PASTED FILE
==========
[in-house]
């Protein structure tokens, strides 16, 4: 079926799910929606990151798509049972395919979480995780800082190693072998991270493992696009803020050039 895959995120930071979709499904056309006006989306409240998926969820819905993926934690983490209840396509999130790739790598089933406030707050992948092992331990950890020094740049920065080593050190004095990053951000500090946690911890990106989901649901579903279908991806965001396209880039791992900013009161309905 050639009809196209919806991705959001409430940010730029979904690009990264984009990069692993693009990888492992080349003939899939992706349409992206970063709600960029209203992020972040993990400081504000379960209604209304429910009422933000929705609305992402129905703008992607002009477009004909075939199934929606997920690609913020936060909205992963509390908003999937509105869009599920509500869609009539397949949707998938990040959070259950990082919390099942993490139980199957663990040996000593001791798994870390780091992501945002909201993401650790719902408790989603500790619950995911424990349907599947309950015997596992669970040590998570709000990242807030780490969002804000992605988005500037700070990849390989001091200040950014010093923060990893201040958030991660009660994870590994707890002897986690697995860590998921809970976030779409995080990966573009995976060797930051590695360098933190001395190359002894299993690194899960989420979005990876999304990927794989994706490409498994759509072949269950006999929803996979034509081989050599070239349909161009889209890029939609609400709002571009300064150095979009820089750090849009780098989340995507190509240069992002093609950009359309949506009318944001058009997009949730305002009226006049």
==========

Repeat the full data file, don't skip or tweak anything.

[in-house]
């Protein structure tokens, strides 16, 4: 079926799910929606990151798509049972395919979480995780800082190693072998991270493992696009803020050039 895959995120930071979709499904056309006006989306409240998926969820819905993926934690983490209840396509999130790739790598089933406030707050992948092992331990950890020094740049920065080593050190004095990053951000500090946690911890990106989901649901579903279908991806965001396209880039791992900013009161309905 050639009809196209919806991705959001409430940010730029979904690009990264984009990069692993693009990888492992080349003939899939992706349409992206970063709600960029209203992020972040993990400081504000379960209604209304429910009422933000929705609305992402129905703008992607002009477009004909075939199934929606997920690609913020936060909205992963509390908003999937509105869009599920509500869609009539397949949707998938990040959070259950990082919390099942993490139980199957663990040996000593001791798994870390780091992501945002909201993401650790719902408790989603500790619950995911424990349907599947309950015997596992669970040590998570709000990242807030780490969002804000992605988005500037700070990849390989001091200040950014010093923060990893201040958030991660009660994870590994707890002897986690697995860590998921809970976030779409995080990966573009995976060797930051590695360098933190001395190359002894299993690194899960989420979005990876999304990927794989994706490409498994759509072949269950006999929803996979034509081989050599070239349909161009889209890029939609609400709002571009300064150095979009820089750090849009780098989340995507190509240069992002093609950009359309949506009318944001058009997009949730305002009226006049």